Mezzanine financing — an alternative solution to traditional credit

Mezzanine financing — an alternative solution to traditional credit

Simone Hudson

Wednesday, November 25, 2020

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Access to finance is often highlighted as a major challenge for businesses within the region, especially those without the 'blue chip' on their shoulders. Before, and especially now with COVID-19, businesses looking for capital to recapitalise, retool or expand their operations may require longer repayment and grace periods, additional flexibility on the requirement for collateral and, of course, attractive rates. However, structurally, and given regulatory constraints, the business models of commercial banks tend to favour seniority in ranking of payments, earlier amortisations (repayment of principal) and shorter arrangements. These dynamics have left some small and medium-sized enterprises (SMEs), and even some larger firms, without a wide range of bank financing options.

Fortunately, the agility of the capital markets has given rise to mezzanine financing solutions, which effectively bridge the gap between what traditional financiers can afford to offer and the need for added flexibility by business owners.

Specifically, mezzanine financing through an alternative investments structure — such as a mezzanine fund, facilitates a better alignment of interests between entrepreneurs and the investors who can supply this type of capital. Let's explore mezzanine financing further.


Mezzanine financing is a type of capital that has some of the characteristics of bank loans as well as some of the owners' share capital. If you were to visualise it on a balance sheet, it would be that level of financing that sits above equity and below senior debt in the capital structure. In the event of a default, mezzanine financiers stand in line behind all senior lenders, but in front of equity holders, and the transaction is priced according to its position in the line. Mezzanine financing can take various forms including secured subordinated debt, convertible subordinated debt and preferred shares. Through a combination of various instruments, it can be structured to look more like debt at one end of the spectrum or more like equity on the other end, to meet the needs of various businesses and achieve a desired risk/return profile for the lenders.


The benefits of mezzanine financing to companies are significant. Importantly, it provides business owners with an alternative source of capital to grow and or retool especially in crises when credit conditions tighten. Owners can utilise this funding to support their current operations, strengthen their balance sheet and position the company to take advantage of the opportunities that are present during and post crisis. In addition, mezzanine can provide an alternative to private equity when the owner is reluctant to cede control of his or her business. Owners may opt for a more debt-like solution in this instance, and in honouring the obligation can ensure that they maintain full control of their businesses. The primary benefit of mezzanine financing however, is the flexibility in structuring which helps to mitigate balance sheet risks. Mezzanine financiers take a keen interest in working with owners to find a solution that matches the repayment schedule to the cash flow profile of the company.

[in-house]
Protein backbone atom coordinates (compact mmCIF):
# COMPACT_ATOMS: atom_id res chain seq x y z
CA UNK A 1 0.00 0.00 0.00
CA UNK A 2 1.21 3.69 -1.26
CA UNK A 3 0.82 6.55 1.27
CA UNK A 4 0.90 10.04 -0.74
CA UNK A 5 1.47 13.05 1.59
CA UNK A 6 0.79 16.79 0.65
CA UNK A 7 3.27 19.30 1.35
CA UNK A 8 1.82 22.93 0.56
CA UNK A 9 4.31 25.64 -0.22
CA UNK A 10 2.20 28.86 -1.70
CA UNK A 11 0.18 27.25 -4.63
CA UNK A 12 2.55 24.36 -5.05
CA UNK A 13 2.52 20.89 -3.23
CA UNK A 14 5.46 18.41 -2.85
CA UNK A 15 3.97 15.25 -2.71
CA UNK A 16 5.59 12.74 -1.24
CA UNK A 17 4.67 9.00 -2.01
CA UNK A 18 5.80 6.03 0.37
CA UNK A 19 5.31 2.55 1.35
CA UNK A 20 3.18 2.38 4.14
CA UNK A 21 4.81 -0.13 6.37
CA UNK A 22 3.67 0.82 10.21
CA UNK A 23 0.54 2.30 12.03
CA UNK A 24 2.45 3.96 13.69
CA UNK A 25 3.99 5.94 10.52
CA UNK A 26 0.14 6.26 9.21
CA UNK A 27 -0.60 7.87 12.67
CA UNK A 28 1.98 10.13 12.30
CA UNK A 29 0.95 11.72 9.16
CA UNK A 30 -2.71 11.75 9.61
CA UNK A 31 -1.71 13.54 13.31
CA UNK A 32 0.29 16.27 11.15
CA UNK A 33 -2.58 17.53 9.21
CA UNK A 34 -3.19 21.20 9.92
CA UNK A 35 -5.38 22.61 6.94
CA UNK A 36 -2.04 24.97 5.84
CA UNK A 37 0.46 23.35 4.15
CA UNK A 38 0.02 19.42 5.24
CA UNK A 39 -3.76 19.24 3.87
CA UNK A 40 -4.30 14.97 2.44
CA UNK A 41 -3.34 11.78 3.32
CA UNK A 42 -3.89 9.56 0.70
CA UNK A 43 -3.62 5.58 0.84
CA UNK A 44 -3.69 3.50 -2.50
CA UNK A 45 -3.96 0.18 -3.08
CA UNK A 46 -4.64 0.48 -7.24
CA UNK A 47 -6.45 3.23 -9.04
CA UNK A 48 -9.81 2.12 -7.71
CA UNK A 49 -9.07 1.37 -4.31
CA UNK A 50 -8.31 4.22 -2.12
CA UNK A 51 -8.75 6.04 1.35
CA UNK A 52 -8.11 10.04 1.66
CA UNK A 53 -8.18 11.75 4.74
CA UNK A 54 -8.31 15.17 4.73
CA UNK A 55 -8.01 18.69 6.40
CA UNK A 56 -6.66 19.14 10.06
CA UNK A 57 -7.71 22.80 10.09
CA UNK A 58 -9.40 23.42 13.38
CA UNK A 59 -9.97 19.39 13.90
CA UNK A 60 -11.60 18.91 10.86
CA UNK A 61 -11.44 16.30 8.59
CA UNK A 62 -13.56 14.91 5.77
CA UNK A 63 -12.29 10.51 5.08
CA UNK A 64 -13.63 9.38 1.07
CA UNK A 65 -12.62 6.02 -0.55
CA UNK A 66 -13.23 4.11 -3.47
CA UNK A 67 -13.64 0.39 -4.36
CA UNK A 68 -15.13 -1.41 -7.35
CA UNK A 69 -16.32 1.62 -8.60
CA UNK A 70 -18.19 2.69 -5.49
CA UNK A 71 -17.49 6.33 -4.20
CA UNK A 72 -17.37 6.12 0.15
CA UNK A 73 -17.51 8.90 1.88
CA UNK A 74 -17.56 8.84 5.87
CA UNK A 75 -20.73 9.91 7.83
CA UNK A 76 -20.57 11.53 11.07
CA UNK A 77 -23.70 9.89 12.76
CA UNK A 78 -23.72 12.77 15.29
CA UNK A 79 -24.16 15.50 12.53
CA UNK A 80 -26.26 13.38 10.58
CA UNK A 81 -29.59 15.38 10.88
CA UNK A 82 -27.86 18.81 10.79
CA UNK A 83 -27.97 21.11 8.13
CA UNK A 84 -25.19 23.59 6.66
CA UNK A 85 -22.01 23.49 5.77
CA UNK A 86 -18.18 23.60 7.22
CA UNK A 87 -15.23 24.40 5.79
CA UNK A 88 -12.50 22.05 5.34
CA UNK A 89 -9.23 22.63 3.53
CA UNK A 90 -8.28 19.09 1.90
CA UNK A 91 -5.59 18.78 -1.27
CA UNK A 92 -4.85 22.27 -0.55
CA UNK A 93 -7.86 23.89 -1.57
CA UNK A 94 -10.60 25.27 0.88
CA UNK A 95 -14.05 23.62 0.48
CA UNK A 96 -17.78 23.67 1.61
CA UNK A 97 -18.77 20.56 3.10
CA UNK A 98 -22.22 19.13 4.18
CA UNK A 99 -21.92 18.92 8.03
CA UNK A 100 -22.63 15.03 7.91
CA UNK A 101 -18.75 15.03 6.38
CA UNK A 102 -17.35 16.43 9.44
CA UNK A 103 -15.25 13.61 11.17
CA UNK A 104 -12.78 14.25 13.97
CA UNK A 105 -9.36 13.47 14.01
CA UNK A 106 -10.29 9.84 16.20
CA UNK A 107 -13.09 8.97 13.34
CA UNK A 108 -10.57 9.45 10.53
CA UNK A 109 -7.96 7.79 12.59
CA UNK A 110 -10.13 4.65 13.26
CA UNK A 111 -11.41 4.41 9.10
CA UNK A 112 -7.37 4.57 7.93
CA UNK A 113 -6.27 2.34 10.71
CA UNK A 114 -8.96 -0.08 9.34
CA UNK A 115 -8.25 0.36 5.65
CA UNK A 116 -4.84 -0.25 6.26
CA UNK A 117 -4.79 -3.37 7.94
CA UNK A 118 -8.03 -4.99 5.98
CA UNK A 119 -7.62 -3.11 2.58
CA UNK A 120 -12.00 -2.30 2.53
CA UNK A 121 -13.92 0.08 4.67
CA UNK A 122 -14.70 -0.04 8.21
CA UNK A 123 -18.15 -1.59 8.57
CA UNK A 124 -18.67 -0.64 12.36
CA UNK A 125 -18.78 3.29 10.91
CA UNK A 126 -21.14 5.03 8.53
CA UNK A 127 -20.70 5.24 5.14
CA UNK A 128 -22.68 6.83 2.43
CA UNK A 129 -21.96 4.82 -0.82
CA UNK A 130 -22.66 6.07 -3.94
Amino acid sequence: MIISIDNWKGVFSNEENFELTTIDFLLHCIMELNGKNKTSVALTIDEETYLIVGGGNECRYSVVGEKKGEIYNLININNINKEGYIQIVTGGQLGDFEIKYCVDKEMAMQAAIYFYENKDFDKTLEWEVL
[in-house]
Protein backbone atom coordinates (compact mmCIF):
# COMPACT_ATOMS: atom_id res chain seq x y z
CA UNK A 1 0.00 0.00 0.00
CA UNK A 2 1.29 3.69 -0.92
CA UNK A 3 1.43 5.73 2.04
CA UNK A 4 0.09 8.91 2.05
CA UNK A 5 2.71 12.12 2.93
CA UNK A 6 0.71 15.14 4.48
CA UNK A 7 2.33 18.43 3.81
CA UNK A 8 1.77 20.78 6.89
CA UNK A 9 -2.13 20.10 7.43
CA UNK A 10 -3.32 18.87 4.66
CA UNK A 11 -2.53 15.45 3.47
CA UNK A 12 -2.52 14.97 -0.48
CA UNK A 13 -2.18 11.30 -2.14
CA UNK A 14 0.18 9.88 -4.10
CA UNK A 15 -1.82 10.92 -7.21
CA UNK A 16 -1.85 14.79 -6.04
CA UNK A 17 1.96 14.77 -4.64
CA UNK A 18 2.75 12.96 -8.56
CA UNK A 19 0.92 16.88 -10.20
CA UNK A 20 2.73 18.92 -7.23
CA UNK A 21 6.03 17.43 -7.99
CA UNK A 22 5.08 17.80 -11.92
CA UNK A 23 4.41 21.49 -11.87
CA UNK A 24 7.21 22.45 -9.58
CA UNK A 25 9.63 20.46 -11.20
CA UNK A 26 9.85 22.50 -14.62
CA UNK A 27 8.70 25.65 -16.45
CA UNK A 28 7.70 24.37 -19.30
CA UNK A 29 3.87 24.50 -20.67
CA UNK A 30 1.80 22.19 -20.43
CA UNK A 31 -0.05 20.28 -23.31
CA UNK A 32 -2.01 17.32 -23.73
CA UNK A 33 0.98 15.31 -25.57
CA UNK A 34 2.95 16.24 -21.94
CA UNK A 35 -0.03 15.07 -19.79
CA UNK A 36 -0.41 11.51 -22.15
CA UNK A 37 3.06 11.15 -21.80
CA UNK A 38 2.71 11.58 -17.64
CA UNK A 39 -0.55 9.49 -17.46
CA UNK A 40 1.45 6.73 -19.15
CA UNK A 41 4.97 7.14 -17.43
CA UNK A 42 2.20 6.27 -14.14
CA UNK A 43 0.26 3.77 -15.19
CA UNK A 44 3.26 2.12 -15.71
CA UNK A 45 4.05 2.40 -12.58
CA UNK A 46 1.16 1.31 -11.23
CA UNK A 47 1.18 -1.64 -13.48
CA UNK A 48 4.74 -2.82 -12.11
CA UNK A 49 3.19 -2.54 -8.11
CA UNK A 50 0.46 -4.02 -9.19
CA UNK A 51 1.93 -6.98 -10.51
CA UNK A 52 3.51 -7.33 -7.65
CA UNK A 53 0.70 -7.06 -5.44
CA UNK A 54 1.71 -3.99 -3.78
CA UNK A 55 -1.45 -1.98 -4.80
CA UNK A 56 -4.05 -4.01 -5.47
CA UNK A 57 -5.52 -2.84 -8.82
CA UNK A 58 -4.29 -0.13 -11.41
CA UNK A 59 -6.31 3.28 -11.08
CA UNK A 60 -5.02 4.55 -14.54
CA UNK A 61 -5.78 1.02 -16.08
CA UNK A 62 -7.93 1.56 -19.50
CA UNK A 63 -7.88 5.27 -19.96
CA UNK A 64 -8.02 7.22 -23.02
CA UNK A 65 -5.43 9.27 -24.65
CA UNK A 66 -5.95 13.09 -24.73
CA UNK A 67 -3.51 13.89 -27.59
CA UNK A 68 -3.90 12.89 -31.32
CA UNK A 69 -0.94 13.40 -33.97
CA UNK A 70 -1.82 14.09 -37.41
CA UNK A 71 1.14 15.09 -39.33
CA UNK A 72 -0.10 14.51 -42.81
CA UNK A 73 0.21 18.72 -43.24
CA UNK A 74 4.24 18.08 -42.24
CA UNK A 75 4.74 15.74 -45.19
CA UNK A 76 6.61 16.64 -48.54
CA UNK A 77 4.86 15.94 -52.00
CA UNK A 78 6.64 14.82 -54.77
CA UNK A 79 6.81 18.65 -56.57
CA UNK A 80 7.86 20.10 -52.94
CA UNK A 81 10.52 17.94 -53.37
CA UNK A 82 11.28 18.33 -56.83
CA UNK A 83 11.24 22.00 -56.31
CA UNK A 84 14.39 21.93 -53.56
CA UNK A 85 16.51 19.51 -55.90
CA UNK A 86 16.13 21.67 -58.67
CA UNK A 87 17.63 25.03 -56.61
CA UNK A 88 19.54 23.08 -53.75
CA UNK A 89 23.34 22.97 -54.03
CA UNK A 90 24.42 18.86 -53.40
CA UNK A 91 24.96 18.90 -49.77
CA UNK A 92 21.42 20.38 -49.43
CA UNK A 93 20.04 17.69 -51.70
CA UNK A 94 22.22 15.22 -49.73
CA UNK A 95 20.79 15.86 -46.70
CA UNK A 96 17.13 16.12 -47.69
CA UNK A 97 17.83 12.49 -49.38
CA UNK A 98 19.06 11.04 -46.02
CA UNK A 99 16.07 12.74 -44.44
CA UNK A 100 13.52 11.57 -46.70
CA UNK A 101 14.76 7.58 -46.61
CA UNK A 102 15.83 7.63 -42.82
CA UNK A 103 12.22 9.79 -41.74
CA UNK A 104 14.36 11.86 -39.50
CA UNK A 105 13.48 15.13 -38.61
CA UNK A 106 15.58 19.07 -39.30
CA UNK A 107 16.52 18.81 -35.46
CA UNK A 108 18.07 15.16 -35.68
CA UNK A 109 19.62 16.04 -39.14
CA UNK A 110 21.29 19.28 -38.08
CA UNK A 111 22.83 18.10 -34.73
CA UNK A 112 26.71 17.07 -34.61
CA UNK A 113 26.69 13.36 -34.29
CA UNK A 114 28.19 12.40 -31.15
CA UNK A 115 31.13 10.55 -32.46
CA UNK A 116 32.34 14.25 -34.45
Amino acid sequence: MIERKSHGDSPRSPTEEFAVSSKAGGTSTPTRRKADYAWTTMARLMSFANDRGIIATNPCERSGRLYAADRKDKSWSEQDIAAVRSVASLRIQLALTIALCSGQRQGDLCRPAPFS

This could mean an allowance for greater flexibility in servicing during the early years of the financing. In essence, through negotiations and structuring, the financier and business owner can tailor a bespoke financing package with terms and instruments aligned with the company's operations and long-term strategy.


Relative to other investment opportunities, mezzanine credit can offer higher risk-adjusted returns to investors who are willing to participate as suppliers of capital. The average annualised return on mezzanine strategies from 2008 to 2018 was just under 10 per cent, which compares favourably to the returns on other fixed income investments such as bonds (four to seven per cent, with high risk, non-investment grade bonds on the higher end of this range) . In addition, the sub-asset class is designed to offer investors a less risky option than pure equity through the reliance on several tools to mitigate risk, including: the ability to employ covenants to exert a level of control, amortisation features and security packages. In some instances, the investor may have the ability to exert influence in certain key decisions to be made by the principals at the strategic level. Further, the dearth of senior lenders in many emerging markets has resulted in mezzanine investors sometimes being the only debt providers in a deal, giving them the ability to secure first rights to collateral.

The launch and expansion of several alternative investment funds dedicated to mezzanine financing strategies support the view that this credit arrangement will become mainstream in the Caribbean. For example, the Caribbean Mezzanine Fund (CMF), launched in 2016 and co-managed by NCB Capital Markets Limited and Eppley Limited, has deployed its committed capital of US$16m ahead of schedule, highlighting the strong demand for patient, flexible funding. On the supply side, investors would have been pleased with the returns generated from the strategy. Since its inception, CMF has delivered annual cash dividends of eight per cent in US dollars and is expected to deliver 14 to 16 per cent net compounded annual returns in US dollars to its investors over the life of the fund. That said, given the benefits to businesses and investors, expectations are that mezzanine financing will continue to gain in popularity throughout the region.

Simone Hudson — Assistant Vice President, Alternatives and Fund Management

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